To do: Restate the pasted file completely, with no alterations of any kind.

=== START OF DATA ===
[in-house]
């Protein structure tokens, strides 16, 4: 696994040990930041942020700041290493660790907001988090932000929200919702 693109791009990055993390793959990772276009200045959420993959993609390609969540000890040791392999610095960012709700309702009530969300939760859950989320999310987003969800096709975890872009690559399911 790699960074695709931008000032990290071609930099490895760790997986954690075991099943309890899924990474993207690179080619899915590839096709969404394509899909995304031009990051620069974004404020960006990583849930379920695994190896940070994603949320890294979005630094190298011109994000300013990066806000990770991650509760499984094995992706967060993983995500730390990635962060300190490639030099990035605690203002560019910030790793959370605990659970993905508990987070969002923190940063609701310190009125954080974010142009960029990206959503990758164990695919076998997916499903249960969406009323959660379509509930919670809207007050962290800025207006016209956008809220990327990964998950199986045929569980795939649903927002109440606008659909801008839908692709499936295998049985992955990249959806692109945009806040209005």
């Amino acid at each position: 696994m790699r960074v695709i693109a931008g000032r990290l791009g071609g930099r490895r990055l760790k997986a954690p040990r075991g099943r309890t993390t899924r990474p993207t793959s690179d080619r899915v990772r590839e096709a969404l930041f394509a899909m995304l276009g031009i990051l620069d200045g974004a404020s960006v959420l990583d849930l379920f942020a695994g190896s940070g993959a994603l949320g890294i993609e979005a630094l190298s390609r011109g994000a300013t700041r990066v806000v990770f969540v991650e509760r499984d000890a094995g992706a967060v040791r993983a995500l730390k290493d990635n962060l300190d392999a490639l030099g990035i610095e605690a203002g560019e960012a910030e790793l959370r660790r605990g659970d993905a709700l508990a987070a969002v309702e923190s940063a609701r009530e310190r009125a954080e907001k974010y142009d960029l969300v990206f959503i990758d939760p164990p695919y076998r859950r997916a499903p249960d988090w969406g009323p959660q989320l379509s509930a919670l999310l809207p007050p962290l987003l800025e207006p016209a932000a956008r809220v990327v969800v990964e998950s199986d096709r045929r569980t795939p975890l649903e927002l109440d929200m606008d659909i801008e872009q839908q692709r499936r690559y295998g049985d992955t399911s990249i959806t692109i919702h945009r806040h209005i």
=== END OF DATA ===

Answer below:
[in-house]
């Protein structure tokens, strides 16, 4: 696994040990930041942020700041290493660790907001988090932000929200919702 693109791009990055993390793959990772276009200045959420993959993609390609969540000890040791392999610095960012709700309702009530969300939760859950989320999310987003969800096709975890872009690559399911 790699960074695709931008000032990290071609930099490895760790997986954690075991099943309890899924990474993207690179080619899915590839096709969404394509899909995304031009990051620069974004404020960006990583849930379920695994190896940070994603949320890294979005630094190298011109994000300013990066806000990770991650509760499984094995992706967060993983995500730390990635962060300190490639030099990035605690203002560019910030790793959370605990659970993905508990987070969002923190940063609701310190009125954080974010142009960029990206959503990758164990695919076998997916499903249960969406009323959660379509509930919670809207007050962290800025207006016209956008809220990327990964998950199986045929569980795939649903927002109440606008659909801008839908692709499936295998049985992955990249959806692109945009806040209005």
């Amino acid at each position: 696994m790699r960074v695709i693109a931008g000032r990290l791009g071609g930099r490895r990055l760790k997986a954690p040990r075991g099943r309890t993390t899924r990474p993207t793959s690179d080619r899915v990772r590839e096709a969404l930041f394509a899909m995304l276009g031009i990051l620069d200045g974004a404020s960006v959420l990583d849930l379920f942020a695994g190896s940070g993959a994603l949320g890294i993609e979005a630094l190298s390609r011109g994000a300013t700041r990066v806000v990770f969540v991650e509760r499984d000890a094995g992706a967060v040791r993983a995500l730390k290493d990635n962060l300190d392999a490639l030099g990035i610095e605690a203002g560019e960012a910030e790793l959370r660790r605990g659970d993905a709700l508990a987070a969002v309702e923190s940063a609701r009530e310190r009125a954080e907001k974010y142009d960029l969300v990206f959503i990758d939760p164990p695919y076998r859950r997916a499903p249960d988090w969406g009323p959660q989320l379509s509930a919670l999310l809207p007050p962290l987003l800025e207006p016209a932000a956008r809220v990327v969800v990964e998950s199986d096709r045929r569980t795939p975890l649903e927002l109440d929200m606008d659909i801008e872009q839908q692709r499936r690559y295998g049985d992955t399911s990249i959806t692109i919702h945009r806040h209005i």